The quality of writing across the school is good. Children get off to a solid start in the Reception class, where they are provided with regular opportunities to develop early writing skills. Across the school, pupils’ successes in writing are celebrated in attractive displays of their work.
Teachers mark the work that pupils produce in their English books carefully, and provide helpful feedback to pupils about how they can improve. Attainment in writing was significantly above the national average in 2015.
Over the past six months, the school has been focusing on improving the teaching of mathematics. This work has been extremely successful. The work seen in pupils’ books showed that they are responding well to the new approaches to teaching and learning. Pupils are provided with regular opportunities to use and apply their computational skills across different areas of mathematics, such as geometry and statistics. They are making very good progress as a result.
Disadvantaged pupils achieve well. The school ensures that additional funding is put to good use, providing both academic and pastoral support where needed. As a result, these pupils develop confidence and make good progress in their learning. The gap in attainment between these pupils and all pupils nationally narrowed in 2015.
Throughout the school, pupils are taught to be kind to each other and respect different points of view. The school ensures that pupils are taught about British values and the principles that underpin democracy, such as tolerance, liberty and the rule of law. The impact of the school’s values can be seen in the good relationships that exist between pupils and staff. Behaviour is extremely good and pupils are enthusiastic learners. Rates of attendance, which have been too low over the past two years, have improved considerably and are currently above the national average.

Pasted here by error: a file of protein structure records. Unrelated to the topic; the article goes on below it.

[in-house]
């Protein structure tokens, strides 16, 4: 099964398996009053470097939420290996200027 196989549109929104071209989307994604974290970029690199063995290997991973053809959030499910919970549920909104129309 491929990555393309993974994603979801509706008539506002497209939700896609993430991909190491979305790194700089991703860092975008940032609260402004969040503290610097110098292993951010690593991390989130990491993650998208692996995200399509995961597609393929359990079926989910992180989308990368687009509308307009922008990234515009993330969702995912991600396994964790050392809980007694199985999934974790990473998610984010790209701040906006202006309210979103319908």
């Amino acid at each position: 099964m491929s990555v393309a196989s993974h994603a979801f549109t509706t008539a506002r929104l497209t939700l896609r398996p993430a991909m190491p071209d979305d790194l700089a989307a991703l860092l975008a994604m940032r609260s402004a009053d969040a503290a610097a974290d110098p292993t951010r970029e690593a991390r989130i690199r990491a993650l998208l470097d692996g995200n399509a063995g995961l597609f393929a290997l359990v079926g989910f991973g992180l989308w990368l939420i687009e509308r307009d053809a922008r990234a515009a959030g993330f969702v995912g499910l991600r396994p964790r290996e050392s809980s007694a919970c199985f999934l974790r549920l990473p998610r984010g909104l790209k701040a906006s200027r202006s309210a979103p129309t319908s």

The school’s curriculum is well planned and provides pupils with a broad range of subjects to study. However, too often there is a lack of challenge in subjects outside of English and mathematics, and teachers’ expectations of what pupils can achieve is too low. Recent improvements have been made to the teaching of science but the work seen in subjects such as geography, history and art was of poor quality.
Parents are generally supportive of the school. Although a few parents were negative in their responses on Ofsted’s online questionnaire, Parent View. Most parents rightly believe that the school is well led and managed, that pupils behave well and that teaching is good. A very large majority of the parents would recommend the school to a friend.
The work of middle leaders is increasingly effective. This is reflected in the high standards being achieved in reading and writing, and the recent improvements in mathematics and the early years foundation stage. Middle leaders ensure that regular checks are made on the quality of teaching, learning and assessment in their areas, and also help to ensure that appropriate support and training is provided for staff. However, the leadership of subjects in the wider curriculum is not as effective and this weakness has contributed to the lower quality of work seen in these subjects.
Governance is highly effective. Governors visit the school often and are regularly involved in reviewing the quality of the school’s work. They know about the relative strengths of teaching and learning across the school and understand the link between pay and performance. Governors ensure that all statutory duties are carried out, including those relating to safeguarding. Governors attend relevant training and provide good levels of challenge and support to school leaders. They share your ambition for the school to improve further.